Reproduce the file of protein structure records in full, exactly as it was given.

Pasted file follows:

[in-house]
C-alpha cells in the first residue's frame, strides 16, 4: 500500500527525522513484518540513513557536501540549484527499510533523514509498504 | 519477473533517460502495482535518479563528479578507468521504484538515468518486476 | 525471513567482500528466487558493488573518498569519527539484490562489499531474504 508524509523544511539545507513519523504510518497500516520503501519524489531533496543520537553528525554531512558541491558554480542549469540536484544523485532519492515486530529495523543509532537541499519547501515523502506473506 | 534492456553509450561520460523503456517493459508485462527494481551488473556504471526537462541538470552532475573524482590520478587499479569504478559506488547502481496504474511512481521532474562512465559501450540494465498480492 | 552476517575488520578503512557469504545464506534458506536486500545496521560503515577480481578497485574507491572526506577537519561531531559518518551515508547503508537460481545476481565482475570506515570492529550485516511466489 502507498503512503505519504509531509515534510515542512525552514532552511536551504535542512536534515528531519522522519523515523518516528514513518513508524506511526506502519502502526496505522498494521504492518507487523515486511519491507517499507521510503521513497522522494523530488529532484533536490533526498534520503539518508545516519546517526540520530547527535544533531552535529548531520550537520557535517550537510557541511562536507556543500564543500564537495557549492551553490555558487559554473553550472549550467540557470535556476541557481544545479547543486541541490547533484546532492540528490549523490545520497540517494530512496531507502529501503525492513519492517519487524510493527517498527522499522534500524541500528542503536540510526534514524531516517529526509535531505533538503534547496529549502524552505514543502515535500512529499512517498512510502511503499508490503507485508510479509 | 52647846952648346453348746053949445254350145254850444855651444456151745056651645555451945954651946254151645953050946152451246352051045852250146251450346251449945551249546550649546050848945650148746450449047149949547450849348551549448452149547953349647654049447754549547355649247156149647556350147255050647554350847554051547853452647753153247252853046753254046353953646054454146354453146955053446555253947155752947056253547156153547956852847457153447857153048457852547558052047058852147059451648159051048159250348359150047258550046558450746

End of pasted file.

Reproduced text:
[in-house]
C-alpha cells in the first residue's frame, strides 16, 4: 500500500527525522513484518540513513557536501540549484527499510533523514509498504 | 519477473533517460502495482535518479563528479578507468521504484538515468518486476 | 525471513567482500528466487558493488573518498569519527539484490562489499531474504 508524509523544511539545507513519523504510518497500516520503501519524489531533496543520537553528525554531512558541491558554480542549469540536484544523485532519492515486530529495523543509532537541499519547501515523502506473506 | 534492456553509450561520460523503456517493459508485462527494481551488473556504471526537462541538470552532475573524482590520478587499479569504478559506488547502481496504474511512481521532474562512465559501450540494465498480492 | 552476517575488520578503512557469504545464506534458506536486500545496521560503515577480481578497485574507491572526506577537519561531531559518518551515508547503508537460481545476481565482475570506515570492529550485516511466489 502507498503512503505519504509531509515534510515542512525552514532552511536551504535542512536534515528531519522522519523515523518516528514513518513508524506511526506502519502502526496505522498494521504492518507487523515486511519491507517499507521510503521513497522522494523530488529532484533536490533526498534520503539518508545516519546517526540520530547527535544533531552535529548531520550537520557535517550537510557541511562536507556543500564543500564537495557549492551553490555558487559554473553550472549550467540557470535556476541557481544545479547543486541541490547533484546532492540528490549523490545520497540517494530512496531507502529501503525492513519492517519487524510493527517498527522499522534500524541500528542503536540510526534514524531516517529526509535531505533538503534547496529549502524552505514543502515535500512529499512517498512510502511503499508490503507485508510479509 | 52647846952648346453348746053949445254350145254850444855651444456151745056651645555451945954651946254151645953050946152451246352051045852250146251450346251449945551249546550649546050848945650148746450449047149949547450849348551549448452149547953349647654049447754549547355649247156149647556350147255050647554350847554051547853452647753153247252853046753254046353953646054454146354453146955053446555253947155752947056253547156153547956852847457153447857153048457852547558052047058852147059451648159051048159250348359150047258550046558450746